DETAIL: John CONSTABLE,  Great Britain 1776 � 1837  'Harwich Lighthouse' c.1820 oil on canvas Tate, London, gift of Maria Louisa Constable, Isabel Constable and Lionel Bicknell Constable in 1888 Tate, London 2005
John CONSTABLE | A cottage in a cornfield

Great Britain 1776 – 1837
A cottage in a cornfield c. 1816-17
oil on canvas
31.5 (h) x 26.3 (w) cm
Amguddfa Cymru - National Museum Wales, Cardiff, purchased with the assistance of the National Art Collections Fund in 1978
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As a boy Constable often passed by this cottage, at the end of Fen Lane, when he walked down the lane on his way to school at Dedham.  The cottage belonged to Peter Godfrey of Old Hall, East Bergholt,  and one of his workmen probably lived in it. It had been demolished  by 1885 (St John 2002, p. 29).

Constable made two versions of this subject, the first painted largely outdoors in the vicinity of East Bergholtduring the summer of 1815 and completed in 1833(Victoria and Albert Museum, London),  and this second version painted in his studio in London towards the end of 1816 or the beginning of 1817. He made a number of changes to the image, showing the scene at high summer with the field full of ripe corn, changing the quality of the light, adding the figure beside the cottage on the left, and the donkey and foal standing to the right of the gate. He probably relied on the drawing he had made of this subject around 1815  . As Ian Fleming-Williams and Leslie Parris have shown, the most marked difference between the painting of 1815/1833and this work is the way in which Constable painted the trees on the right. In this painting he appears to have based his trees on those in Martino Rota’s engraving after Titian’s Martyrdom of St Peter Martyr (destroyed), a work Constable greatly admired (Fleming-Williams and Parris 1984, pp. 138–41). Thus, even during a period when he was working close  to nature, Constable combined different elements in his paintings  in order to improve his composition.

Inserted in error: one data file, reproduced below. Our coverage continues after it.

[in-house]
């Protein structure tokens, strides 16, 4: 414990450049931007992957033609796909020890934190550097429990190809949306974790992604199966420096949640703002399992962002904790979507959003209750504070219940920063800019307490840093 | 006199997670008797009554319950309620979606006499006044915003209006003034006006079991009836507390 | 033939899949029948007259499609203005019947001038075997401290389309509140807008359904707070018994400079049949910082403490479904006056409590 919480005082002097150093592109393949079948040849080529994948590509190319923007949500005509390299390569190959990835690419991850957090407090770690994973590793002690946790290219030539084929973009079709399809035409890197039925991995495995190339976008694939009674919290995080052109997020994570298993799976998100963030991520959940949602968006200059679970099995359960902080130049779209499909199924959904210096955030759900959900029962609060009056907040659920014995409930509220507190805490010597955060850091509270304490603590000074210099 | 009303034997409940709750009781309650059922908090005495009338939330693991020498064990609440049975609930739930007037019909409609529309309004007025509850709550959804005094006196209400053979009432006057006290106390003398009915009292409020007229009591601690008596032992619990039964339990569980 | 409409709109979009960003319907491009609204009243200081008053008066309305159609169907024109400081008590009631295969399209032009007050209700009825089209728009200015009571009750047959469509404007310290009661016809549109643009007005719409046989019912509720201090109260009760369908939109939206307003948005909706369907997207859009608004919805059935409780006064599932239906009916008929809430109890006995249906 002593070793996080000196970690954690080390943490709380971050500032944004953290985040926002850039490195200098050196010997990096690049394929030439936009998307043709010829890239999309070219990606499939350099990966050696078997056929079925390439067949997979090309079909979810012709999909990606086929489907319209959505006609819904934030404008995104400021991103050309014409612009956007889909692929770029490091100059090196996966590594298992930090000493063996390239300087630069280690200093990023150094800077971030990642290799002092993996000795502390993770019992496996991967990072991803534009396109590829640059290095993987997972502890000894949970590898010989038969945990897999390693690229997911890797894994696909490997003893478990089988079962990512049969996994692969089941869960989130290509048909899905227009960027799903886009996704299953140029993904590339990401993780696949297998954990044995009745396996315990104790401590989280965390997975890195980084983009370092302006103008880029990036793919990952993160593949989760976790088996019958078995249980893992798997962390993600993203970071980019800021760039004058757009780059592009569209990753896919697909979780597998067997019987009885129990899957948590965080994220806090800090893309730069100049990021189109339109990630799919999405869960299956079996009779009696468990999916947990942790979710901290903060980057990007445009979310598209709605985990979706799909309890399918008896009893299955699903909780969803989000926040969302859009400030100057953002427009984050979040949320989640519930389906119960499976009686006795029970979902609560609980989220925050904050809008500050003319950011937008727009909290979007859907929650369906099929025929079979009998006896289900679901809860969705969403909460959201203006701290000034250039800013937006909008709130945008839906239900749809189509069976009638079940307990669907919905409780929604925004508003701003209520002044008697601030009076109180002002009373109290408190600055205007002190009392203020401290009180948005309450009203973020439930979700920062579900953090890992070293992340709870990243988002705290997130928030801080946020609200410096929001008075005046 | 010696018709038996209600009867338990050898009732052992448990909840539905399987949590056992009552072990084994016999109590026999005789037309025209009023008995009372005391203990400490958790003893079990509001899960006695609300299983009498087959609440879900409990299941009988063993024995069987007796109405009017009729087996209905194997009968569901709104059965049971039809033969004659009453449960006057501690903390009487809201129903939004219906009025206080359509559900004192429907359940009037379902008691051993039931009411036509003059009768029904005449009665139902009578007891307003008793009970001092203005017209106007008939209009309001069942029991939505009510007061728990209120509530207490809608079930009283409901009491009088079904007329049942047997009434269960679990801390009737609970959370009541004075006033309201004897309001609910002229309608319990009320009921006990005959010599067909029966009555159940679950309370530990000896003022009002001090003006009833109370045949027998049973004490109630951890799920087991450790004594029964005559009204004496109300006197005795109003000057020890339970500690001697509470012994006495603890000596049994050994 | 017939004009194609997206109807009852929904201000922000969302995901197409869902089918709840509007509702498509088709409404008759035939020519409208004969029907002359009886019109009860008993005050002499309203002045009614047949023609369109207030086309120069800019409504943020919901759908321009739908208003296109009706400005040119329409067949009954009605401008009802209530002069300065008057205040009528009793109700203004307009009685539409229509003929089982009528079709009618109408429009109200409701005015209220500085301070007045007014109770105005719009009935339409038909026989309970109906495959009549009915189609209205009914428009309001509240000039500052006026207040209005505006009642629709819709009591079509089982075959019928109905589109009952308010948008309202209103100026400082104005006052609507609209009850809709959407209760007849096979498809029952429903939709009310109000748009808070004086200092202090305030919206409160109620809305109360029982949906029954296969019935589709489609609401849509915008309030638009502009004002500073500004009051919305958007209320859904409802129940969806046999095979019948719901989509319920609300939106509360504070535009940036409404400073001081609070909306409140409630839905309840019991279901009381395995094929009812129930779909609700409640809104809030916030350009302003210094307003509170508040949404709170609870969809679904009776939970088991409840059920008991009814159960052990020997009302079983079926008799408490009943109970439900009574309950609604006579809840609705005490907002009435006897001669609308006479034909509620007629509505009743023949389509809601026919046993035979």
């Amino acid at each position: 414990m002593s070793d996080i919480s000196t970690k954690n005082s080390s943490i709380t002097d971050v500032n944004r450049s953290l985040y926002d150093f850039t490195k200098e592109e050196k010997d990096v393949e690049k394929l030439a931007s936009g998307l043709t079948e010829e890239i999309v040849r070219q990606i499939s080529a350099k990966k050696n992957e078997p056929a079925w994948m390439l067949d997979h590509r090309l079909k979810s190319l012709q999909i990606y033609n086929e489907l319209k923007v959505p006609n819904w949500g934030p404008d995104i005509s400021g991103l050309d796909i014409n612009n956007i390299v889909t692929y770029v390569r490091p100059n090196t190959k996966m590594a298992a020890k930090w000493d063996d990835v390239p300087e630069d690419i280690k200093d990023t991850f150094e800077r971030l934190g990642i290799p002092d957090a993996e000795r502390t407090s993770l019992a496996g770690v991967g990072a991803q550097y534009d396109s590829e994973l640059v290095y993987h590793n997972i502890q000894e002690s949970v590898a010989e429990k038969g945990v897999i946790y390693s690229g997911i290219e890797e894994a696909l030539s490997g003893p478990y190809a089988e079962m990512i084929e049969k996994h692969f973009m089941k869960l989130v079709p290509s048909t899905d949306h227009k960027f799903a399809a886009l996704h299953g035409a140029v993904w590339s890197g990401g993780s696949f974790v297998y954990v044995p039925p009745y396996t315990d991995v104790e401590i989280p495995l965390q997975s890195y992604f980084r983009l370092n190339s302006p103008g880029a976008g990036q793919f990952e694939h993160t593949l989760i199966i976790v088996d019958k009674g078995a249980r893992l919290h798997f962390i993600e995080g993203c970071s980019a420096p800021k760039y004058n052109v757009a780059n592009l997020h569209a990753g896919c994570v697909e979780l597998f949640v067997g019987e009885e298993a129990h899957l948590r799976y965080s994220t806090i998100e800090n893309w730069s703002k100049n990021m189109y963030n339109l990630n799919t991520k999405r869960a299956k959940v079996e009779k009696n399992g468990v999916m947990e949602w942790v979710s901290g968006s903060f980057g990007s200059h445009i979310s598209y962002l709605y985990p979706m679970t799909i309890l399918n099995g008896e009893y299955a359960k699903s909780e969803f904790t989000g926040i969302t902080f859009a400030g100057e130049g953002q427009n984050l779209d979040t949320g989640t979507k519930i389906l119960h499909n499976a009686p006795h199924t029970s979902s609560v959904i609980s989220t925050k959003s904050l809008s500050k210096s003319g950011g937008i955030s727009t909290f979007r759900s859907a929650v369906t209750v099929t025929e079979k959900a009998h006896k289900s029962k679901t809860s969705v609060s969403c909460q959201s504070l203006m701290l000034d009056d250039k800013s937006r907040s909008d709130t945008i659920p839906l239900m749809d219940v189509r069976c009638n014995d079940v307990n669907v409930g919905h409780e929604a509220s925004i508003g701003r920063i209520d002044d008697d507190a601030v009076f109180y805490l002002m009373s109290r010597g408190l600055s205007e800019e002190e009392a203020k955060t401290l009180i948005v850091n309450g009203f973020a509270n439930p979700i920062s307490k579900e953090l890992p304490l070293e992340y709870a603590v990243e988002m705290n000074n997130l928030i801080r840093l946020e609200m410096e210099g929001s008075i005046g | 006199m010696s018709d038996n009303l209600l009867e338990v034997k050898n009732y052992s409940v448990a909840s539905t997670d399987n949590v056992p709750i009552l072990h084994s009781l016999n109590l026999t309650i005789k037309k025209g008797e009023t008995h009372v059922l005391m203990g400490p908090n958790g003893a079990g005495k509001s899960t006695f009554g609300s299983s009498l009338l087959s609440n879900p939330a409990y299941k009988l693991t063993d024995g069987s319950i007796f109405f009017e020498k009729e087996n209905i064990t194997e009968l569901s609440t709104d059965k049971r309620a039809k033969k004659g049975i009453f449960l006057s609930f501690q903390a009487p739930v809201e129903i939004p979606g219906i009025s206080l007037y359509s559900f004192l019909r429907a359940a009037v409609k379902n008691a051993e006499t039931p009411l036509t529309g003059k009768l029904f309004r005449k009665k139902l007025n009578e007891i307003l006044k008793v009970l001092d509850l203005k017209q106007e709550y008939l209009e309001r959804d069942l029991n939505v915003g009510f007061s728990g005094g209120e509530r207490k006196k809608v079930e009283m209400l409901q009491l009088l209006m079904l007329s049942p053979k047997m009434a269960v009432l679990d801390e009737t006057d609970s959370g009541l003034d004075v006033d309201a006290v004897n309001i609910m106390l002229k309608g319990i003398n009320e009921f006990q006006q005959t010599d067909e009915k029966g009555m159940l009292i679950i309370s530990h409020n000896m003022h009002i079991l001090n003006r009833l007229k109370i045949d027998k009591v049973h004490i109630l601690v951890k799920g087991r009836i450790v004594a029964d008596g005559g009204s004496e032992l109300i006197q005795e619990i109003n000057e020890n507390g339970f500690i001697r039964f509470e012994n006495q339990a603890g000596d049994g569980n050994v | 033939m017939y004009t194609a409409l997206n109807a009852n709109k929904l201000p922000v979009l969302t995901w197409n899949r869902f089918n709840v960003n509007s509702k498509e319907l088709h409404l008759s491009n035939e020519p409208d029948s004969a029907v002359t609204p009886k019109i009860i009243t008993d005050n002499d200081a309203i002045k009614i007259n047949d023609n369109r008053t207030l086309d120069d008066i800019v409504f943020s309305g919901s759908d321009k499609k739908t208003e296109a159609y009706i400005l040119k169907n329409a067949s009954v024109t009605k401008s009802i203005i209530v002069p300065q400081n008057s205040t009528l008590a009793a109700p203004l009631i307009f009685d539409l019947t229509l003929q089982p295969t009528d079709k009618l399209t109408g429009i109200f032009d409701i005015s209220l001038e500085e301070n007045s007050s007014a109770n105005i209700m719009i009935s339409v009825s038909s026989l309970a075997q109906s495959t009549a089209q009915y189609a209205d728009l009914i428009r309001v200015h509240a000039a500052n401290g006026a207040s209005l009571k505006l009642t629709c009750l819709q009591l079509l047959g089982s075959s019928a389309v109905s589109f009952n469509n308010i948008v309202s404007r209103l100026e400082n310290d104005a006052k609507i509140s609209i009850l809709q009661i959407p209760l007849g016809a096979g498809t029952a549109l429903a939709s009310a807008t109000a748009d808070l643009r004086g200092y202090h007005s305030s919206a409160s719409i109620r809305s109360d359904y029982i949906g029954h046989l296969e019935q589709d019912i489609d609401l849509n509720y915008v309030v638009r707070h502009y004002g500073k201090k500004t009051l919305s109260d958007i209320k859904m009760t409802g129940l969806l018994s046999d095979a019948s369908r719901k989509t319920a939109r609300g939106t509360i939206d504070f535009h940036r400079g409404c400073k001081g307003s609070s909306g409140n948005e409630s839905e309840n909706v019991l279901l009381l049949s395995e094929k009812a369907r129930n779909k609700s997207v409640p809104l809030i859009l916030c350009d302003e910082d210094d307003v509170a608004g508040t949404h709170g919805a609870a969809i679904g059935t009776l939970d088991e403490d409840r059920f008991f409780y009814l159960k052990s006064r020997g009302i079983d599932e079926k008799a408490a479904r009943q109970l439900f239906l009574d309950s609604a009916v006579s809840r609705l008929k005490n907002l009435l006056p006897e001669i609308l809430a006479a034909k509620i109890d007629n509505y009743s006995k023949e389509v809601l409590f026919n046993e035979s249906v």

In his biography of Constable, Andrew Shirley perceptively remarked that it was ‘a picture compact with the true sentiment of observation, playing the contrast of the remoteness of human habitation against the thick, ripening, jungle life of the corn surging up to the walls of the cottage’ (Shirley 1949, p. 105).

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